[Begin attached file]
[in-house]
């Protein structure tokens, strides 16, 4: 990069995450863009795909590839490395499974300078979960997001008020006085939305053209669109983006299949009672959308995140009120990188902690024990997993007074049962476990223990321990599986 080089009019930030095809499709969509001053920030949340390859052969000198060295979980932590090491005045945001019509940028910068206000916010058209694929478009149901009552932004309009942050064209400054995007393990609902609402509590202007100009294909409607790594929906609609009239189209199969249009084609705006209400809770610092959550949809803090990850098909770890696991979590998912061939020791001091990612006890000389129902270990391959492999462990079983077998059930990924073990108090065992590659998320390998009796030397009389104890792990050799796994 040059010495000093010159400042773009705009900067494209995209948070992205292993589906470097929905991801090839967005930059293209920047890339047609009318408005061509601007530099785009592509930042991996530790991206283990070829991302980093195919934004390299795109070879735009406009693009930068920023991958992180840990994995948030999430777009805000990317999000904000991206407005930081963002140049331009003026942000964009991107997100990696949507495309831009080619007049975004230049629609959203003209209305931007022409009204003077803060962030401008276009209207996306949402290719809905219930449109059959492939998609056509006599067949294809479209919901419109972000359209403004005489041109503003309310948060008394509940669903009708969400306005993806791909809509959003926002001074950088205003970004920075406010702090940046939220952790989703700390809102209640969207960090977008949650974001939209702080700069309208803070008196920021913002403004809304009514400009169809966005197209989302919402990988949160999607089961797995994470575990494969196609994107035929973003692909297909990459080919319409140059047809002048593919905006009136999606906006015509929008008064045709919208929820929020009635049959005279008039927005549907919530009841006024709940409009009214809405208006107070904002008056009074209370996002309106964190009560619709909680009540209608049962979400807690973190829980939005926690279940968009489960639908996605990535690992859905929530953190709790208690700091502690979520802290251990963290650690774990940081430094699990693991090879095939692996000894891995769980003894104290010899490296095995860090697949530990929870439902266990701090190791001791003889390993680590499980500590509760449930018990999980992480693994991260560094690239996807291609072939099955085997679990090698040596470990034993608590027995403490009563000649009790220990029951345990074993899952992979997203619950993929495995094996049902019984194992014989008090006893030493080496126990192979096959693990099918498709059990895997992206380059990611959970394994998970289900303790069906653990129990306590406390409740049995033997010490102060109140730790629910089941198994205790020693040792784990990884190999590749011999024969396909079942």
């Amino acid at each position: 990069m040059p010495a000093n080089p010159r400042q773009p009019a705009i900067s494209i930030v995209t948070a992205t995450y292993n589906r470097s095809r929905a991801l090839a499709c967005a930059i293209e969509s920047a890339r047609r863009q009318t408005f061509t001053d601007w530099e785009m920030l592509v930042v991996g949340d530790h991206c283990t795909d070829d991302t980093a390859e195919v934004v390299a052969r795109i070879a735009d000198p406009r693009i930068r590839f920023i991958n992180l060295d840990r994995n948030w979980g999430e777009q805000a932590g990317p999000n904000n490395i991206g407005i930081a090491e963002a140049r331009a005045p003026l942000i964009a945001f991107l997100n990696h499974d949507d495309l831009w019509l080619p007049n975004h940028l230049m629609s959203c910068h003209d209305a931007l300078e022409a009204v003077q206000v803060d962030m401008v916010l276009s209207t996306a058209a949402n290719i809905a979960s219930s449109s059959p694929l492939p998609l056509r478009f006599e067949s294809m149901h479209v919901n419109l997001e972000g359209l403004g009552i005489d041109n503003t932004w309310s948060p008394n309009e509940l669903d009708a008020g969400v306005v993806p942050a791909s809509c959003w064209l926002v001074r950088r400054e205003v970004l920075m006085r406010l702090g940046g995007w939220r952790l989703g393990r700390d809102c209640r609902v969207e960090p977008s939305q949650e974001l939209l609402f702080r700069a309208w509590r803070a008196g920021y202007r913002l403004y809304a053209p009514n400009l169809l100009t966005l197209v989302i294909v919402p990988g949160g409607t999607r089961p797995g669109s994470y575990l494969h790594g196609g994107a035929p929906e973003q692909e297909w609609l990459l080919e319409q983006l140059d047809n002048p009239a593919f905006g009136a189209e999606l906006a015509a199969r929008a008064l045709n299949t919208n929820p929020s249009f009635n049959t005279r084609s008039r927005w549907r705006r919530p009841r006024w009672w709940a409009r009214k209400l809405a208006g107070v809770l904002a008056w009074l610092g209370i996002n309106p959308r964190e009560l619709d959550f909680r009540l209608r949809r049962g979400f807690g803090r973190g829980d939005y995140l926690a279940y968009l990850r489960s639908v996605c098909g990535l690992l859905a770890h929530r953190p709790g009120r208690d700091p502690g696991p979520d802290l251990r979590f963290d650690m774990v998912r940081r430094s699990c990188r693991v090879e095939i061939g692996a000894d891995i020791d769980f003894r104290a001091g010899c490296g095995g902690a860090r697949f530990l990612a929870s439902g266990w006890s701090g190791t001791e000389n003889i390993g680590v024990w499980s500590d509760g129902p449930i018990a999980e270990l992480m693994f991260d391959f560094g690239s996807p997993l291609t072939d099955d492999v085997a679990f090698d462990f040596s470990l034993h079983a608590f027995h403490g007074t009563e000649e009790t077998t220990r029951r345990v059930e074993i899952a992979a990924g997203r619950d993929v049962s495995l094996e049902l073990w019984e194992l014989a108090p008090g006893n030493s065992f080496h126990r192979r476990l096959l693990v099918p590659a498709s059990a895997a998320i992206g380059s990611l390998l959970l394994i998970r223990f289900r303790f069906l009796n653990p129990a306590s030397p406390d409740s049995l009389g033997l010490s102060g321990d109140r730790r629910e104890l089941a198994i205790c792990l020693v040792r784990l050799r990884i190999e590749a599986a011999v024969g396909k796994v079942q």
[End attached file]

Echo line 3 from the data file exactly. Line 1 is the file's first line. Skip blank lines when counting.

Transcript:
């Amino acid at each position: 990069m040059p010495a000093n080089p010159r400042q773009p009019a705009i900067s494209i930030v995209t948070a992205t995450y292993n589906r470097s095809r929905a991801l090839a499709c967005a930059i293209e969509s920047a890339r047609r863009q009318t408005f061509t001053d601007w530099e785009m920030l592509v930042v991996g949340d530790h991206c283990t795909d070829d991302t980093a390859e195919v934004v390299a052969r795109i070879a735009d000198p406009r693009i930068r590839f920023i991958n992180l060295d840990r994995n948030w979980g999430e777009q805000a932590g990317p999000n904000n490395i991206g407005i930081a090491e963002a140049r331009a005045p003026l942000i964009a945001f991107l997100n990696h499974d949507d495309l831009w019509l080619p007049n975004h940028l230049m629609s959203c910068h003209d209305a931007l300078e022409a009204v003077q206000v803060d962030m401008v916010l276009s209207t996306a058209a949402n290719i809905a979960s219930s449109s059959p694929l492939p998609l056509r478009f006599e067949s294809m149901h479209v919901n419109l997001e972000g359209l403004g009552i005489d041109n503003t932004w309310s948060p008394n309009e509940l669903d009708a008020g969400v306005v993806p942050a791909s809509c959003w064209l926002v001074r950088r400054e205003v970004l920075m006085r406010l702090g940046g995007w939220r952790l989703g393990r700390d809102c209640r609902v969207e960090p977008s939305q949650e974001l939209l609402f702080r700069a309208w509590r803070a008196g920021y202007r913002l403004y809304a053209p009514n400009l169809l100009t966005l197209v989302i294909v919402p990988g949160g409607t999607r089961p797995g669109s994470y575990l494969h790594g196609g994107a035929p929906e973003q692909e297909w609609l990459l080919e319409q983006l140059d047809n002048p009239a593919f905006g009136a189209e999606l906006a015509a199969r929008a008064l045709n299949t919208n929820p929020s249009f009635n049959t005279r084609s008039r927005w549907r705006r919530p009841r006024w009672w709940a409009r009214k209400l809405a208006g107070v809770l904002a008056w009074l610092g209370i996002n309106p959308r964190e009560l619709d959550f909680r009540l209608r949809r049962g979400f807690g803090r973190g829980d939005y995140l926690a279940y968009l990850r489960s639908v996605c098909g990535l690992l859905a770890h929530r953190p709790g009120r208690d700091p502690g696991p979520d802290l251990r979590f963290d650690m774990v998912r940081r430094s699990c990188r693991v090879e095939i061939g692996a000894d891995i020791d769980f003894r104290a001091g010899c490296g095995g902690a860090r697949f530990l990612a929870s439902g266990w006890s701090g190791t001791e000389n003889i390993g680590v024990w499980s500590d509760g129902p449930i018990a999980e270990l992480m693994f991260d391959f560094g690239s996807p997993l291609t072939d099955d492999v085997a679990f090698d462990f040596s470990l034993h079983a608590f027995h403490g007074t009563e000649e009790t077998t220990r029951r345990v059930e074993i899952a992979a990924g997203r619950d993929v049962s495995l094996e049902l073990w019984e194992l014989a108090p008090g006893n030493s065992f080496h126990r192979r476990l096959l693990v099918p590659a498709s059990a895997a998320i992206g380059s990611l390998l959970l394994i998970r223990f289900r303790f069906l009796n653990p129990a306590s030397p406390d409740s049995l009389g033997l010490s102060g321990d109140r730790r629910e104890l089941a198994i205790c792990l020693v040792r784990l050799r990884i190999e590749a599986a011999v024969g396909k796994v079942q």